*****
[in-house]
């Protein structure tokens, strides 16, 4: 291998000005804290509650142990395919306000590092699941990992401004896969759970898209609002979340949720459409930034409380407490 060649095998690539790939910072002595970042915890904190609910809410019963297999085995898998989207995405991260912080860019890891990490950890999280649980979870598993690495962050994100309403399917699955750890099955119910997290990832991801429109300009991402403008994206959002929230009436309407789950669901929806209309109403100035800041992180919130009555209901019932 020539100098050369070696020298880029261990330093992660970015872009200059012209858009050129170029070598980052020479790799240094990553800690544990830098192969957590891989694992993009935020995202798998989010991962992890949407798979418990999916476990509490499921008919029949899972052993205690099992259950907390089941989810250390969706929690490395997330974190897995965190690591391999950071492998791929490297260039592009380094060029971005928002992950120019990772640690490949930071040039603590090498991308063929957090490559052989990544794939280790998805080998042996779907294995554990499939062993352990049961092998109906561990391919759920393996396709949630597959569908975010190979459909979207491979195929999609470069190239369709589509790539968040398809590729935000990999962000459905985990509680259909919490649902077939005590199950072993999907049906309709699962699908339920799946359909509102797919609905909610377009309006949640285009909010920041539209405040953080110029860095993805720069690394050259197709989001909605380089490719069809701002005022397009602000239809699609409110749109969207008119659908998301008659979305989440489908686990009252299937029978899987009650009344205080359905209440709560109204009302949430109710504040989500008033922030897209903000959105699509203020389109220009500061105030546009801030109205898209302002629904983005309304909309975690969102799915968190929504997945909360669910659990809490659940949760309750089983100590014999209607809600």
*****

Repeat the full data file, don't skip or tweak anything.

[in-house]
């Protein structure tokens, strides 16, 4: 291998000005804290509650142990395919306000590092699941990992401004896969759970898209609002979340949720459409930034409380407490 060649095998690539790939910072002595970042915890904190609910809410019963297999085995898998989207995405991260912080860019890891990490950890999280649980979870598993690495962050994100309403399917699955750890099955119910997290990832991801429109300009991402403008994206959002929230009436309407789950669901929806209309109403100035800041992180919130009555209901019932 020539100098050369070696020298880029261990330093992660970015872009200059012209858009050129170029070598980052020479790799240094990553800690544990830098192969957590891989694992993009935020995202798998989010991962992890949407798979418990999916476990509490499921008919029949899972052993205690099992259950907390089941989810250390969706929690490395997330974190897995965190690591391999950071492998791929490297260039592009380094060029971005928002992950120019990772640690490949930071040039603590090498991308063929957090490559052989990544794939280790998805080998042996779907294995554990499939062993352990049961092998109906561990391919759920393996396709949630597959569908975010190979459909979207491979195929999609470069190239369709589509790539968040398809590729935000990999962000459905985990509680259909919490649902077939005590199950072993999907049906309709699962699908339920799946359909509102797919609905909610377009309006949640285009909010920041539209405040953080110029860095993805720069690394050259197709989001909605380089490719069809701002005022397009602000239809699609409110749109969207008119659908998301008659979305989440489908686990009252299937029978899987009650009344205080359905209440709560109204009302949430109710504040989500008033922030897209903000959105699509203020389109220009500061105030546009801030109205898209302002629904983005309304909309975690969102799915968190929504997945909360669910659990809490659940949760309750089983100590014999209607809600």